Also, did anyone catch a possible Dracula allusion? Now, I found that the novel reminded me of Dracula in a small way, probably with character interactions and whatnot, but at the end of The Monstrumologist they mentioned a Doctor Abram Von Helrung and in Dracula there is the Doctor Abraham Van Helsing. Coincidence? We’ll have to wait and see. I’m very excited for the next instalment, The Curse of the Wendigo.

(Now this review was written right after I first finished the book, shortly after it was originally published in 2009. Nonetheless, this book is still one of my favourites.)


The Lost Hero (Heroes of Olympus book 1) by Rick Riordan
576 pages
Hyperion / Disney
Review: This start to a new series definitely did not disappoint. Following Riordan’s Percy Jackson and the Olympians series, it was a strong beginning that rivals the original series. The new characters that were introduced were totally believable, and the three different narratives flowed naturally and smoothly. All three of them held different tones to distinguish between them. Leo’s narrative in particular was very fun because of all of the character’s personality that was relayed simply through the narrative and choice of wording (and come one, let’s face it— I totally fell in love with Leo when he said “Let’s boogie.” I absolutely love it when author’s are able to create quirky dialogue and sayings that seem to come naturally to the characters, like in the Uglies and the Leviathan trilogies by Scott Westerfeld for example [‘totally bubbly’ and ‘you’re a bumrag’ ‘barking spiders’ ect ect] )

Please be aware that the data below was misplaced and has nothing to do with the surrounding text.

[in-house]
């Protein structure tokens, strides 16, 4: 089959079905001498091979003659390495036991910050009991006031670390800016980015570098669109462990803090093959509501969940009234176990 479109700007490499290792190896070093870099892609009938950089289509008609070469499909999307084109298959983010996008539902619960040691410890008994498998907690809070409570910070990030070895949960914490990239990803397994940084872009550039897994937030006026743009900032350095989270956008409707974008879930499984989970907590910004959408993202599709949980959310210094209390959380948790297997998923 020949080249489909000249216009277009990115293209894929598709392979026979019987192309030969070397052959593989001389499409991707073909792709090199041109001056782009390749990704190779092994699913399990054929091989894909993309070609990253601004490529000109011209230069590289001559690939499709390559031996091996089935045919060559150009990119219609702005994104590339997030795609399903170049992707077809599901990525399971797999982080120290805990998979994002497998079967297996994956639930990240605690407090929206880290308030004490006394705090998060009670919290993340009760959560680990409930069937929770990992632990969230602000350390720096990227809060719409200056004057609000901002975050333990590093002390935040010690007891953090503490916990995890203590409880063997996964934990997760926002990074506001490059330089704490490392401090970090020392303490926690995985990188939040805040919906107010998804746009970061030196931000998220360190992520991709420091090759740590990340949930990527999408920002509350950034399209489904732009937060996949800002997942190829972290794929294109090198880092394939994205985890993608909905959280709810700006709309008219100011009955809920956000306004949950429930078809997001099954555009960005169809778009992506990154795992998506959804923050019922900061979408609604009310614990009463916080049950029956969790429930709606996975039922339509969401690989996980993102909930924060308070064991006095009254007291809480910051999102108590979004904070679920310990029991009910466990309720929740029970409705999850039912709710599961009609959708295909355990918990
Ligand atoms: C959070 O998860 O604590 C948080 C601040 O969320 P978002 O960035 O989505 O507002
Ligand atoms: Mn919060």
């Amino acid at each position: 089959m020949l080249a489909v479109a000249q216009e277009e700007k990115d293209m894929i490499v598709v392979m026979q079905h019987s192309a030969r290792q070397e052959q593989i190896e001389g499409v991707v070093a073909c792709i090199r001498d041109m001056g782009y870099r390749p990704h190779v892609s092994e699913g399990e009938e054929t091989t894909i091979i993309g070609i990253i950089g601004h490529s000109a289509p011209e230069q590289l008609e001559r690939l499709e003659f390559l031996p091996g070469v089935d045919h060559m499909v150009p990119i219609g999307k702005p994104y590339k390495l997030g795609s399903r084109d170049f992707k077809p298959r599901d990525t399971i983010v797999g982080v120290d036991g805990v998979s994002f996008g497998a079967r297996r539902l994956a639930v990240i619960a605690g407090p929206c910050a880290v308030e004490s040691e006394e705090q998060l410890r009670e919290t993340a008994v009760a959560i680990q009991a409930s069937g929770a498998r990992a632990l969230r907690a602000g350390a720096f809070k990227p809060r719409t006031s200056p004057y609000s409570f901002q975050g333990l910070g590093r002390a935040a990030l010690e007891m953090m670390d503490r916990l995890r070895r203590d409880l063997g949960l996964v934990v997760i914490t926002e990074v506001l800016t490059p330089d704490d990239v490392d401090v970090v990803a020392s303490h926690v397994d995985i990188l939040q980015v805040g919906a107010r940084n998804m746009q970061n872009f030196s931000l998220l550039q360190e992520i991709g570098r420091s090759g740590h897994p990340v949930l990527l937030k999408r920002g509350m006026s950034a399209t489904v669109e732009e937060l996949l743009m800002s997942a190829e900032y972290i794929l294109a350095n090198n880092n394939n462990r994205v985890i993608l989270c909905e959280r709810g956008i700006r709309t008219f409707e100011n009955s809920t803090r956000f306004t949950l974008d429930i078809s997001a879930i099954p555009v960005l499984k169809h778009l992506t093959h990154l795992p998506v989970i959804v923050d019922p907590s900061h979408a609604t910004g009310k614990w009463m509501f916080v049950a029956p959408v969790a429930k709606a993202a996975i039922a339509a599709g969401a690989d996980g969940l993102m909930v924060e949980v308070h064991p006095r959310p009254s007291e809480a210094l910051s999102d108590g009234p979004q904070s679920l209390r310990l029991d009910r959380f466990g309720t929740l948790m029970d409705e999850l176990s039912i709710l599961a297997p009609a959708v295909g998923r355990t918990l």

Some parts of the plot were a tad bit predictable, but that doesn’t mean that the book was dull. The plot was definitely exciting and fast paced, and although there were some predictable plot points, there was also a large number of parts where I was trying to figure out what would happen. And I still can’t stop thinking about the book, so that’s a good sign.
Overall, I really loved this book. It totally sucked me in to a whole new adventure involving the demigods new and old. Rick’s entire demigod series totally revived Greek Mythology in my mind and made it more than a ‘dead’ religion that I had learned about in grade five, and that’s amazing.

I can’t wait to read about Percy again in the next installment, The Son of Neptune, which I must get my hands on soon.

The Lost Hero (Heroes of Olympus book 1) by Rick Riordan

576 pages

Hyperion / Disney